Time to find the gap. (No, not the clothing store.)
The last step in understanding your current financial situation is illustrating the gap between where you are and where “enough” is. Knowing where your money is going can help you understand where you want your money to go.
Click here to download a step-by-step worksheet to help you crunch the numbers to understand your current financial picture.
Let’s figure out your logistics. To map out where you want to go, grab your calculator (So either track down your trusty TI-83 or open up a worksheet like this one I created just for you, because we’ve gotta crunch some numbers.) The easiest way to see how far away your goals are from your current situation is to open up Google and start pricing out the things that you want.
Let’s say you want to buy a new car. The easiest way to do that is to search for the type of car you want.
Once you pick out the car you can totally picture yourself cruising around in, circle the date you want those wheels on the calendar, and divide the total cost by the number of months between now and when you want the keys in your hot little hands. Now you can see how long (and how much) you’ll need to save to make it happen.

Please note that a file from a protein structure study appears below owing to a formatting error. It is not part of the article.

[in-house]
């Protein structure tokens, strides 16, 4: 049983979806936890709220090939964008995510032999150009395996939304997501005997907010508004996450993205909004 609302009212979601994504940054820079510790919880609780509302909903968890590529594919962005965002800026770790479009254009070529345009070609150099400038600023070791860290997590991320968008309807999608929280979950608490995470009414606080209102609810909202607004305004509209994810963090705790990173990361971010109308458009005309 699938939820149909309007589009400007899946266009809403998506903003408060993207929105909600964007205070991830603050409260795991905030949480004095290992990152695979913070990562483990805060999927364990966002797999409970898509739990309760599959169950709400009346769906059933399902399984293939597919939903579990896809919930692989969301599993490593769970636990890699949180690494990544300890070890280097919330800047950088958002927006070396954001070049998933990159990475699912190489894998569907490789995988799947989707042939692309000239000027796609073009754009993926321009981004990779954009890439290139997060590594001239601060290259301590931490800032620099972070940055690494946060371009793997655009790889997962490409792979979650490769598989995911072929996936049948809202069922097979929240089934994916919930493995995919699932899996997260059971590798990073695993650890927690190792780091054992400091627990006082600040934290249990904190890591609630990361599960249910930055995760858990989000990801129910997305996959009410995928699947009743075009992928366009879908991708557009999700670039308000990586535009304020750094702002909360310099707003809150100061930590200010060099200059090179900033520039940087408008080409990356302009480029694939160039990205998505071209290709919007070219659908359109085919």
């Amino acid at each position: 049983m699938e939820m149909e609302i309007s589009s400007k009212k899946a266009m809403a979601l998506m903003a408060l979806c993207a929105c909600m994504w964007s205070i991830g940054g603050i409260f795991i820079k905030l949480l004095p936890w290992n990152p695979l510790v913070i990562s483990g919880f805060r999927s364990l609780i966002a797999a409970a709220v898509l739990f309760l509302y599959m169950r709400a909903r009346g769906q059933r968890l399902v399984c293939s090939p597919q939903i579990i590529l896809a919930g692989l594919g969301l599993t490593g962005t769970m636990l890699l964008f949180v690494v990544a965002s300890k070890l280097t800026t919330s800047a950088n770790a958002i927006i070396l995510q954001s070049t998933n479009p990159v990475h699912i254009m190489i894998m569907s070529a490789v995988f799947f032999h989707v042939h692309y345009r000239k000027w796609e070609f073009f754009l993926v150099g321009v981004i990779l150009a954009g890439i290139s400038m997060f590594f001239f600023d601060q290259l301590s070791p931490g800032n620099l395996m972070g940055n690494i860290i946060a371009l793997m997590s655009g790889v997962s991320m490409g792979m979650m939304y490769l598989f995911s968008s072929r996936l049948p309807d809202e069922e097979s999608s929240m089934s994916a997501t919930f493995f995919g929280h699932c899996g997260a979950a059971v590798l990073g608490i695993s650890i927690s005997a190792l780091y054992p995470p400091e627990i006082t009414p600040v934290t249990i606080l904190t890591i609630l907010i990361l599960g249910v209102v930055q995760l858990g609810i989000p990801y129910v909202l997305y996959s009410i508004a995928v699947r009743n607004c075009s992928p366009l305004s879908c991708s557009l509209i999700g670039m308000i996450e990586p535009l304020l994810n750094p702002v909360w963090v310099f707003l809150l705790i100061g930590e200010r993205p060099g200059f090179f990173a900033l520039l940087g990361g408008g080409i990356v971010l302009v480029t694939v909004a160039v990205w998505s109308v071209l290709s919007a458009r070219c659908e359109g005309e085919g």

Notice that when you calculate out the monthly savings you need to get there, you have a couple different numbers you can play with: the total cost and the timeline to get it. You might realize that a brand new CR-V is fun and has that oh-so-delightful “new car” smell, but it would run just as well as a 2014 CR-V from CarMax, and you’d get a big ol’ cost saving by going for something just as effective at a lower price point. You might also realize that you’ve got a lot of purchases coming up this year (traveling for a million weddings, finally making it to the personal development conference you’ve been dying to attend), and it might make more sense to wait and buy the car next year instead. Adding time or decreasing cost can make goals much more achievable.